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Retinal implant offers sight hope for blind

Two blind patients receive retinal implants in first UK operation

OnMedica Staff

Tuesday, 22 April 2008

Two blind patients have successfully had electronic devices implanted into their eyes in an attempt to restore some level of vision.

The patients have retinitis pigmentosa, a group of inherited eye diseases that affect the retina. It is hoped that the electronic retinal device will restore a basic level of useful vision, in the form of spots of light and shapes of light and dark.

The Argus II devices were implanted at Moorfields eye hospital. It is the first time such an operation has been carried out in Britain.

The Argus II technology consists of a tiny camera and transmitter mounted in a pair of glasses. This camera transmits a wireless signal via a small processing device to an ultra thin electronic receiver, and electrode panel that is implanted in the eye and attached to the retina.

The electrodes stimulate the remaining retinal nerves, allowing a signal to be passed along the optic nerve to the brain. The brain perceives patterns of light and dark spots corresponding to which electrodes are stimulated.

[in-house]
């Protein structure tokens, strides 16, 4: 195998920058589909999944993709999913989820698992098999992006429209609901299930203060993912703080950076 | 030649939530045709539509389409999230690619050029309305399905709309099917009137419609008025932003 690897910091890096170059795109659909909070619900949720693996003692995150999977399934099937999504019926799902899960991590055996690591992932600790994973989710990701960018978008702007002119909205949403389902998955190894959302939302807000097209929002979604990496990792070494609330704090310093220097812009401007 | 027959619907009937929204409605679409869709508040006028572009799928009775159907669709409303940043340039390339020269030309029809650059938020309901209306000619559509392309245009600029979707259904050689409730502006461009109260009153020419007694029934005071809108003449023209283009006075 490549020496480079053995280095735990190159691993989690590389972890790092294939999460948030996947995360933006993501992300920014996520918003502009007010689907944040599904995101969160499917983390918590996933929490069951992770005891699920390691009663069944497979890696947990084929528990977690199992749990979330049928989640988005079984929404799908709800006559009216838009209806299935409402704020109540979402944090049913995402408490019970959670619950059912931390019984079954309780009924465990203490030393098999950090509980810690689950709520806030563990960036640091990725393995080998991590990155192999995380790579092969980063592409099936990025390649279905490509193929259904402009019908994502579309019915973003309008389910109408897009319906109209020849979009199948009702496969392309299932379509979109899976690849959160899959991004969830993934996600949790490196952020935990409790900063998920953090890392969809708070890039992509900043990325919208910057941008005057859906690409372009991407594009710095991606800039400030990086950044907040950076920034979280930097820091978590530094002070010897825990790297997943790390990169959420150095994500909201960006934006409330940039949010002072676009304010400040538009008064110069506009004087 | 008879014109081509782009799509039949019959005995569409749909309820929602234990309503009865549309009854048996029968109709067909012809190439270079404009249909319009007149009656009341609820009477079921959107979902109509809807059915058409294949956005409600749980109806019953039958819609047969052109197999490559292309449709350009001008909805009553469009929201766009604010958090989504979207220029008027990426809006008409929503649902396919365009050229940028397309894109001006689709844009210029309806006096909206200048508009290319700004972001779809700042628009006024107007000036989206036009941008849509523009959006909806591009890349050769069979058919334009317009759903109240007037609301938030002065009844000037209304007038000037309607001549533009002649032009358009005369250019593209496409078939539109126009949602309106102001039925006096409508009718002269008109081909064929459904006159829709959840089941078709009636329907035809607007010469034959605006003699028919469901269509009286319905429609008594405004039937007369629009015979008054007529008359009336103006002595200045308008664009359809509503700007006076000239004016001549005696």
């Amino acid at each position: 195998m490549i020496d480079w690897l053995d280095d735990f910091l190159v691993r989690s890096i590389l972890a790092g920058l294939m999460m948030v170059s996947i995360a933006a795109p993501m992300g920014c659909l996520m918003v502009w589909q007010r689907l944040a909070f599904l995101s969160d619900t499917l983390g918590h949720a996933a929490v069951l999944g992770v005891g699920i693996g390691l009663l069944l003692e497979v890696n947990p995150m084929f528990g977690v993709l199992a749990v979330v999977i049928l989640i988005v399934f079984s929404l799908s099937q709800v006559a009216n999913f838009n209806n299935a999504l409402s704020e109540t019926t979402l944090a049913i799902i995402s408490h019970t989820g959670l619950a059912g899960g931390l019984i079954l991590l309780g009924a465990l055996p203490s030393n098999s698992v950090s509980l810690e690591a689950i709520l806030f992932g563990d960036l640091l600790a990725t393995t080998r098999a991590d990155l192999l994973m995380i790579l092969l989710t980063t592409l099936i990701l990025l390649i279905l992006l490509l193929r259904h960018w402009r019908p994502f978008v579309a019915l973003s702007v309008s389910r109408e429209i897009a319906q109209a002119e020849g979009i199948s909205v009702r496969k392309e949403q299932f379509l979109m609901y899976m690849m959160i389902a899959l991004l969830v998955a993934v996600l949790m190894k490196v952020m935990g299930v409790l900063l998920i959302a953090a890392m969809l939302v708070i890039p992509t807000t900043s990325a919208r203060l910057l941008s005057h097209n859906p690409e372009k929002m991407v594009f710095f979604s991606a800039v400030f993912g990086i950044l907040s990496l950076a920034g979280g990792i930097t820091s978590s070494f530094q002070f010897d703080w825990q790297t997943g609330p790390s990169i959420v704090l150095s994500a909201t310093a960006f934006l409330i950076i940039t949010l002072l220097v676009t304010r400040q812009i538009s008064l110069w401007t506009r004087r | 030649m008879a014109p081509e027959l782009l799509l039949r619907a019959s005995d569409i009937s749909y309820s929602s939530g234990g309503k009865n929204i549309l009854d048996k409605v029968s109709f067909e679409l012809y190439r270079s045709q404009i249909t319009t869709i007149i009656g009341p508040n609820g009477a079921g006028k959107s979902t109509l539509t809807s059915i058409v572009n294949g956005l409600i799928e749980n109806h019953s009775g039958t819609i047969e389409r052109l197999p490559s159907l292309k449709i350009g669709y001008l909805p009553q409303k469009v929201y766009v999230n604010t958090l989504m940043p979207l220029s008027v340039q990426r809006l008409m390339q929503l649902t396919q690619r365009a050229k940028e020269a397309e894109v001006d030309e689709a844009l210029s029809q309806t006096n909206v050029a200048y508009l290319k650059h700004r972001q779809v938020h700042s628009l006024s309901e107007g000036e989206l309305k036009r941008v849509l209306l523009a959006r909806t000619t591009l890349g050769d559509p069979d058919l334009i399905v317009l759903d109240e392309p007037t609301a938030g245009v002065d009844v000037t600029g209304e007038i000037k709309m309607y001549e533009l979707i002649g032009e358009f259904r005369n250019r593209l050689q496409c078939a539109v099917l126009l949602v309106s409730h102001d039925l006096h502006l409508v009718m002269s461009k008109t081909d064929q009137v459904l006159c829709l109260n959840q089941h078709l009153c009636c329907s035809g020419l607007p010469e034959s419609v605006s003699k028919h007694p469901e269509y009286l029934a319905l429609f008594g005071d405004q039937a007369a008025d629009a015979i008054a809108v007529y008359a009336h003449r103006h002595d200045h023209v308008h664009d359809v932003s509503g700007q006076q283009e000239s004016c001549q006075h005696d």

Lyndon da Cruz, a consultant retinal surgeon at the hospital, said: "Moorfields is proud to have been one of only three sites in Europe chosen to be part of evolving this exciting new technology. The devices were implanted successfully in both patients and they are recovering well from the operations.

"It is very special to be part of a programme developing a totally new type of treatment for patients who would otherwise have no chance of visual improvement."

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